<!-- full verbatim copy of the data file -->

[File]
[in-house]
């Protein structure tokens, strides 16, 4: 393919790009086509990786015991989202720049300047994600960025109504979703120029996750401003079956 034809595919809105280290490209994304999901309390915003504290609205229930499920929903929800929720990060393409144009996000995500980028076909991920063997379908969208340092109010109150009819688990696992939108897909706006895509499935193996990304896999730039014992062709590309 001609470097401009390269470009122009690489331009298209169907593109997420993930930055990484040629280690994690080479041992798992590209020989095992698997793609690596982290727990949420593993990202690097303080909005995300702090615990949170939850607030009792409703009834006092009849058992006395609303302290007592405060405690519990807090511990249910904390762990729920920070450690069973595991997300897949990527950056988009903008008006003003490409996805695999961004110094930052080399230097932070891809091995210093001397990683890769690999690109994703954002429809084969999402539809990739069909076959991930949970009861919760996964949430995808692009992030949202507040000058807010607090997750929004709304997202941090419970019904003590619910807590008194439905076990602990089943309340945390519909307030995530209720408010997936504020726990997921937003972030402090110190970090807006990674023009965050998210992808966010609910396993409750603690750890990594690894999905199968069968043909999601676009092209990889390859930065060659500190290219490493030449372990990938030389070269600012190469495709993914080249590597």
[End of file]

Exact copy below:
[in-house]
């Protein structure tokens, strides 16, 4: 393919790009086509990786015991989202720049300047994600960025109504979703120029996750401003079956 034809595919809105280290490209994304999901309390915003504290609205229930499920929903929800929720990060393409144009996000995500980028076909991920063997379908969208340092109010109150009819688990696992939108897909706006895509499935193996990304896999730039014992062709590309 001609470097401009390269470009122009690489331009298209169907593109997420993930930055990484040629280690994690080479041992798992590209020989095992698997793609690596982290727990949420593993990202690097303080909005995300702090615990949170939850607030009792409703009834006092009849058992006395609303302290007592405060405690519990807090511990249910904390762990729920920070450690069973595991997300897949990527950056988009903008008006003003490409996805695999961004110094930052080399230097932070891809091995210093001397990683890769690999690109994703954002429809084969999402539809990739069909076959991930949970009861919760996964949430995808692009992030949202507040000058807010607090997750929004709304997202941090419970019904003590619910807590008194439905076990602990089943309340945390519909307030995530209720408010997936504020726990997921937003972030402090110190970090807006990674023009965050998210992808966010609910396993409750603690750890990594690894999905199968069968043909999601676009092209990889390859930065060659500190290219490493030449372990990938030389070269600012190469495709993914080249590597």